Former Senator, Republican presidential candidate and Law and Order actor Fred Thompson died in Tennessee after a recurrence of lymphoma Sunday. He was 73.
Thompson’s family announced the news in a statement published in the Tennessean which read, “It is with a heavy heart and a deep sense of grief that we share the passing of our brother, husband, father, and grandfather who died peacefully in Nashville surrounded by his family.”
The statement continued by saying that “Fred once said that the experiences he had growing up in small-town Tennessee formed the prism through which he viewed the world and shaped the way he dealt with life. Fred stood on principle and common sense, and had a deep love for and connection with the people across Tennessee whom he had the privilege to serve in the United States Senate. He enjoyed a hearty laugh, a strong handshake, a good cigar, and a healthy dose of humility. Fred was the same man on the floor of the Senate, the movie studio, or the town square of Lawrenceburg, his home.”
“Fred believed that the greatness of our nation was defined by the hard work, faith, and honesty of its people. He had an enduring belief in the exceptionalism of our country, and that America could provide the opportunity for any boy or girl, in any corner of our country, to succeed in life.”
Thompson was a Tennessee-trained lawyer, prosecutor, movie and TV actor, a presidential hopeful and a counsel at the Watergate hearings, but more than that, he was a charismatic man who had a positive impact on many people.
“Very few people can light up the room the way Fred Thompson did,” U.S. Sen. Lamar Alexander, R-Tenn. said. “He used his magic as a lawyer, actor, Watergate counsel, and United States senator to become one of our country’s most principled and effective public servants.”
Thompson’s rise to Senate was interesting to say the least. For a man who had never held a public office, it was unusual that he overwhelmingly won the 1994 special election for Al Gore’s old Senate seat, The Washington Post reports. In 1996, he won a six-year term.
After his time in the Senate, Thompson appeared at least 20 motion pictures, including Die Hard II and In the Line of Fire, as well as on Law & Order for five seasons. You may remember him as District Attorney Arthur Branch.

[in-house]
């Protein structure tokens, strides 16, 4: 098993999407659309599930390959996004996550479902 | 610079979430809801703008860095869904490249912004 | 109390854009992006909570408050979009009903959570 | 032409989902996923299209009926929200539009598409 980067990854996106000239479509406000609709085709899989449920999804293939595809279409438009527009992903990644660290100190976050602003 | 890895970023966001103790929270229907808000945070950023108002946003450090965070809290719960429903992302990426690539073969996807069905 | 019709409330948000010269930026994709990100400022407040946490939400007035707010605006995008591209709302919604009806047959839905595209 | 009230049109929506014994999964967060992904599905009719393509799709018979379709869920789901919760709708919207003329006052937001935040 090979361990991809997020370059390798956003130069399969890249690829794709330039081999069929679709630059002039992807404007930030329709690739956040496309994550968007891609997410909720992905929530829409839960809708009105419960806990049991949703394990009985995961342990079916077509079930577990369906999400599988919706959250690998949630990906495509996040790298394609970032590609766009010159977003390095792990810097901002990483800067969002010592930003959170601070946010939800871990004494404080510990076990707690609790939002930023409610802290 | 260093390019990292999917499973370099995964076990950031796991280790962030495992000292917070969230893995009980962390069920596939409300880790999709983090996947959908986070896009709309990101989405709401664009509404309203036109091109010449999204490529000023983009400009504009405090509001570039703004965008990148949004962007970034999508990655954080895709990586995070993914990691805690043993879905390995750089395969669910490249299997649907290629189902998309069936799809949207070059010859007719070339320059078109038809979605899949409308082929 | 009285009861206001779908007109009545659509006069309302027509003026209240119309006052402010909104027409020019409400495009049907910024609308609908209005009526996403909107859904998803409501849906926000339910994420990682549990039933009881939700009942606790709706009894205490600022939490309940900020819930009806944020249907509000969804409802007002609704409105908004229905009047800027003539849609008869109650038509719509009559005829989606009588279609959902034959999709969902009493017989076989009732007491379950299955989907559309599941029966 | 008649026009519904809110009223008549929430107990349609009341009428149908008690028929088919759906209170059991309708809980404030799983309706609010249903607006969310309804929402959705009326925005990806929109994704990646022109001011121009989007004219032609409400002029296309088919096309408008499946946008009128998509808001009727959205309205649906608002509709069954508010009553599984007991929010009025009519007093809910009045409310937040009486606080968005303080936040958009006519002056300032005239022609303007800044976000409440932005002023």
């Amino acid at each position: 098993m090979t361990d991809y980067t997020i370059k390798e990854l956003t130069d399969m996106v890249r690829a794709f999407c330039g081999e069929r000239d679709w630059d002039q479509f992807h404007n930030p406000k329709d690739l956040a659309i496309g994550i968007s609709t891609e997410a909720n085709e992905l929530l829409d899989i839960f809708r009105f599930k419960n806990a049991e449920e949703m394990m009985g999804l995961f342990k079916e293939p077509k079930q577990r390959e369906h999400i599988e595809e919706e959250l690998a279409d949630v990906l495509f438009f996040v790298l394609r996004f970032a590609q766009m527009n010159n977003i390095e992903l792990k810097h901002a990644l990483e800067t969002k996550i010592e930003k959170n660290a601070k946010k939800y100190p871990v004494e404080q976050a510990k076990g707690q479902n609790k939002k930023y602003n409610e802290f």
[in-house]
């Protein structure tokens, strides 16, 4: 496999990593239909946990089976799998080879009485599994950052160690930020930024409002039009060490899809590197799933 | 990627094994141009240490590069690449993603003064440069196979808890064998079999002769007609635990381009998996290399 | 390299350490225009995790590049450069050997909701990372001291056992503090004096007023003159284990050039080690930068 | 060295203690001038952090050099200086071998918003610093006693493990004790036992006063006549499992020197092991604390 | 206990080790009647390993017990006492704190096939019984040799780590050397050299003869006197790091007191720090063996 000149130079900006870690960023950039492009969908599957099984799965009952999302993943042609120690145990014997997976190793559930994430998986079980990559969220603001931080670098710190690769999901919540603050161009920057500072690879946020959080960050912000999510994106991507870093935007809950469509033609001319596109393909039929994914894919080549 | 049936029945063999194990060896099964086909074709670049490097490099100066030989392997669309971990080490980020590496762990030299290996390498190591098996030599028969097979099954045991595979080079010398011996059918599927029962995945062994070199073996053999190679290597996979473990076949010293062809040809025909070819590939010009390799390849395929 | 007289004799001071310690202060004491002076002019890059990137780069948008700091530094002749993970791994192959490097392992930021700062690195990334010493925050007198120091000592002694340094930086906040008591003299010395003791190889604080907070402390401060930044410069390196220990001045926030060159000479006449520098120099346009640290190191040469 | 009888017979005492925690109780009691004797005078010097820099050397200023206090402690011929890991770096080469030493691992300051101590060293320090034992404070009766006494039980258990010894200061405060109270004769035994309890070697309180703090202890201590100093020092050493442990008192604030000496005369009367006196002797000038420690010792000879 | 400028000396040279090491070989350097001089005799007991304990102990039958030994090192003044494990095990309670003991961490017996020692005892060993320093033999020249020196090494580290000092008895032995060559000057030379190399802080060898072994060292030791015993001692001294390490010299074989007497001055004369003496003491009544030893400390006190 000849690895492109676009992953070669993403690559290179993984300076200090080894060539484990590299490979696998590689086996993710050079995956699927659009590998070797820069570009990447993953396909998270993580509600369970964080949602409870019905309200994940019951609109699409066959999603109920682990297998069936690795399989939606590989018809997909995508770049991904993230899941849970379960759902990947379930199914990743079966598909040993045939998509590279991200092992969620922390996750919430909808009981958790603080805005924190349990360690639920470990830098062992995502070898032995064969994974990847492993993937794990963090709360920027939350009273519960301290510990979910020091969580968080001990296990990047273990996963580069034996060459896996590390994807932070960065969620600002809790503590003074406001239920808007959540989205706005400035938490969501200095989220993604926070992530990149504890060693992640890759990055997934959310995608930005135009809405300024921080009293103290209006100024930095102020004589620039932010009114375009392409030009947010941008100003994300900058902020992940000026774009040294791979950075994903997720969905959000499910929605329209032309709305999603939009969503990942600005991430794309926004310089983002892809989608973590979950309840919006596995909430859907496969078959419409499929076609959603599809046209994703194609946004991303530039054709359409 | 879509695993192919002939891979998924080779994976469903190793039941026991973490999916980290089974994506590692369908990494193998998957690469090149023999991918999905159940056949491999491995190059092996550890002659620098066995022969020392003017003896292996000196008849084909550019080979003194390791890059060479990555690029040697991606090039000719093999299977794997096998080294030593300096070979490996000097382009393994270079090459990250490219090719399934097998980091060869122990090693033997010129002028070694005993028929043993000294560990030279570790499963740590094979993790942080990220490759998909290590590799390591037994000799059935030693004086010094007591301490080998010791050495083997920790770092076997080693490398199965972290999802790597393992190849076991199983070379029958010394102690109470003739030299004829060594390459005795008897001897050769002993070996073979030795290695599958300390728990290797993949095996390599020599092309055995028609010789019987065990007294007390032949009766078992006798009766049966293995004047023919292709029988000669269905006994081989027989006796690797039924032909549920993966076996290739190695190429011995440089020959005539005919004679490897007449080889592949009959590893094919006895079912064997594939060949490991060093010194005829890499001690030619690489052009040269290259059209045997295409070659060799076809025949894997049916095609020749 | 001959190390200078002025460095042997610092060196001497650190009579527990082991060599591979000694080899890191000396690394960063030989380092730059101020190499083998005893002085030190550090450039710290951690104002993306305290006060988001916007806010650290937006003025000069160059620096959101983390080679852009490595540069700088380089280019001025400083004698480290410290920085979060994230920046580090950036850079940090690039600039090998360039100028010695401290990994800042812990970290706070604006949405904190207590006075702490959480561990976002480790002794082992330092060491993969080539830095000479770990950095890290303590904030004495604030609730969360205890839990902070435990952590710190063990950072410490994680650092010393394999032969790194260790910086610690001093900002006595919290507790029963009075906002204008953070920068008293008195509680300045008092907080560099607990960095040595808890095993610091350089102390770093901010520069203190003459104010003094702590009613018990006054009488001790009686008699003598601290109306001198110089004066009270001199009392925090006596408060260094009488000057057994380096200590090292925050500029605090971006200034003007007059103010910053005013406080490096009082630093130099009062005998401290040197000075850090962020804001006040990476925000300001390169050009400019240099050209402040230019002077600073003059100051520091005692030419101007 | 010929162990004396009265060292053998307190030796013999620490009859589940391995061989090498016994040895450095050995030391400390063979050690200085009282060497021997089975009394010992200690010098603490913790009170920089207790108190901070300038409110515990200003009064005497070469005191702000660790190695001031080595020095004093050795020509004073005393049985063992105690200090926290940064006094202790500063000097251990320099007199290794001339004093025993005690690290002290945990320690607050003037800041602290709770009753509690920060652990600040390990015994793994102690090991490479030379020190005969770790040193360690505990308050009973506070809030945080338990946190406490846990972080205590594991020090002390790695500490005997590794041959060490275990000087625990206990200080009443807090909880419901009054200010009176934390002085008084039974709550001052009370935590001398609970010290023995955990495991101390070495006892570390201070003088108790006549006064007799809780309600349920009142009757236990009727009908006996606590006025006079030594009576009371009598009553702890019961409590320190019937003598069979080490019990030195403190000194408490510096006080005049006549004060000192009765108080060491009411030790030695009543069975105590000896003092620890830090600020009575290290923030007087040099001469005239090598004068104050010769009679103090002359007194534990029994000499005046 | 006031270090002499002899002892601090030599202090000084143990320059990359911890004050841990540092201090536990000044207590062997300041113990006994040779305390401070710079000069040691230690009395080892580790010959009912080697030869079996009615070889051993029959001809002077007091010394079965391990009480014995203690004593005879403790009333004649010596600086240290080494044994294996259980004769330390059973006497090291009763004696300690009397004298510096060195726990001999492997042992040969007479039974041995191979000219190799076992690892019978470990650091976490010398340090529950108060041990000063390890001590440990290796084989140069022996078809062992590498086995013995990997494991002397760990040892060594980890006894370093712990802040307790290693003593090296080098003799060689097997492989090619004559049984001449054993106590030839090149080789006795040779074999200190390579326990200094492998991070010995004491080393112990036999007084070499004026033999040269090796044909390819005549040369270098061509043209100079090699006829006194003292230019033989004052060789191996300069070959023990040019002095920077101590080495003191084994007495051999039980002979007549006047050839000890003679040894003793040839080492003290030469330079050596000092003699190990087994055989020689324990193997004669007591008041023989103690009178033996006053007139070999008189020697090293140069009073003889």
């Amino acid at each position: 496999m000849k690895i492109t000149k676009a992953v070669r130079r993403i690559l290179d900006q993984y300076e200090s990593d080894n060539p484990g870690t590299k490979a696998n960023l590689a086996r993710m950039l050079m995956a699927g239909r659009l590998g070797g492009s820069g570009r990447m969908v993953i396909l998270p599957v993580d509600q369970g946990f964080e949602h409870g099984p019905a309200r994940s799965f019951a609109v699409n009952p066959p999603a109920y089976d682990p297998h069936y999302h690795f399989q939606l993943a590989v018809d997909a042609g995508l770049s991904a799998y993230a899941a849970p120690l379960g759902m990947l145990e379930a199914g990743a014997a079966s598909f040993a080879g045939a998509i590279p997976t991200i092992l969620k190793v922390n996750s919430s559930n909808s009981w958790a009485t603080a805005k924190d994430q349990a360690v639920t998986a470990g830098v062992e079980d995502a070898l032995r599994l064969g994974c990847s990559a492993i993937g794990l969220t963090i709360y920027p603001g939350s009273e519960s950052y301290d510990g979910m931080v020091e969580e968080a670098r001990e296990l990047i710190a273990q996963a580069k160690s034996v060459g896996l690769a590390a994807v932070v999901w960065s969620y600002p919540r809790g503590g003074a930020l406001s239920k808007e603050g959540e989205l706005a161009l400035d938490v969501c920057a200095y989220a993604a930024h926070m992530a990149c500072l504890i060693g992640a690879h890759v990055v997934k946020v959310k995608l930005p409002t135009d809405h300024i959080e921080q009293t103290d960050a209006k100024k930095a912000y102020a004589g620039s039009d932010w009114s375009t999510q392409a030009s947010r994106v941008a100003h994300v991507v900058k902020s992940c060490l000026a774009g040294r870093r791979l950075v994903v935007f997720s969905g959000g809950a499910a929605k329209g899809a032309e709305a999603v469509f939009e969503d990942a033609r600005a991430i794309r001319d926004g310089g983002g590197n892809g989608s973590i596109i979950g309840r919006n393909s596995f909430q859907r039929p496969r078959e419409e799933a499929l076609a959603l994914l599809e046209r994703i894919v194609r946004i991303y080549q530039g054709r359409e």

And in 2008, he was thought to be a contender in the early stages of the Republican primary cycle, Fox reports. However, he did not draw much support in the early states and lost big when he didn’t win South Carolina. He ended up dropping out of the race in January.
After dropping out of the race, he campaigned for John McCain and even sought support to become chairman of the Republican National Committee. He quit a few months afterward.
Thompson eventually retired from politics and hosted a conservative radio talk show between 2009 and 2011. He also became a TV advertising pitchman for the reverse mortgage financial company American Advisers Group.
“Fred Thompson lived life to the very fullest,” said Senate Majority Leader Mitch McConnell, R-Ky. in a statement. “The first in his family to go to college, Fred would go on to become Watergate lawyer, Senate colleague, presidential candidate, radio personality, and icon of silver and small screen alike who didn’t just take on criminals as an actor but as a real-life prosecutor too.”
Senator Bob Corker, R-Tenn, said something similar of Thompson in a statement Sunday night. “Fred Thompson served the people of Tennessee and America with great honor and distinction,” he said. “From the courtroom to Capitol Hill to Hollywood, his larger than life personality was infectious and had a way of making all of those around him strive to be better.”